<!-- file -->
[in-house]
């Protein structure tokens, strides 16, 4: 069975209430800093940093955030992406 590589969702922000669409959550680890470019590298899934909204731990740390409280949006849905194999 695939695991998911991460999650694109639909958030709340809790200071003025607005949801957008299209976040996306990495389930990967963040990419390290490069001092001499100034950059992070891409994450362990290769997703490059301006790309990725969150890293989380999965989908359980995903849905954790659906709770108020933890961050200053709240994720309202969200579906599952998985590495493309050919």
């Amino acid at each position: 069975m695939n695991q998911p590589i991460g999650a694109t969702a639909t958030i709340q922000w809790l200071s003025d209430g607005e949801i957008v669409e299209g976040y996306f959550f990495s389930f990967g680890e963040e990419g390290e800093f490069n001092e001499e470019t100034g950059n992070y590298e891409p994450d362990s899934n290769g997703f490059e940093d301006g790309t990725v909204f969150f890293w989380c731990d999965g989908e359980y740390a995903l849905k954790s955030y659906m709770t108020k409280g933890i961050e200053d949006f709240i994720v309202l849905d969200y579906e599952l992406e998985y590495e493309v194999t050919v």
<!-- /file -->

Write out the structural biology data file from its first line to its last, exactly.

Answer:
[in-house]
């Protein structure tokens, strides 16, 4: 069975209430800093940093955030992406 590589969702922000669409959550680890470019590298899934909204731990740390409280949006849905194999 695939695991998911991460999650694109639909958030709340809790200071003025607005949801957008299209976040996306990495389930990967963040990419390290490069001092001499100034950059992070891409994450362990290769997703490059301006790309990725969150890293989380999965989908359980995903849905954790659906709770108020933890961050200053709240994720309202969200579906599952998985590495493309050919």
């Amino acid at each position: 069975m695939n695991q998911p590589i991460g999650a694109t969702a639909t958030i709340q922000w809790l200071s003025d209430g607005e949801i957008v669409e299209g976040y996306f959550f990495s389930f990967g680890e963040e990419g390290e800093f490069n001092e001499e470019t100034g950059n992070y590298e891409p994450d362990s899934n290769g997703f490059e940093d301006g790309t990725v909204f969150f890293w989380c731990d999965g989908e359980y740390a995903l849905k954790s955030y659906m709770t108020k409280g933890i961050e200053d949006f709240i994720v309202l849905d969200y579906e599952l992406e998985y590495e493309v194999t050919v």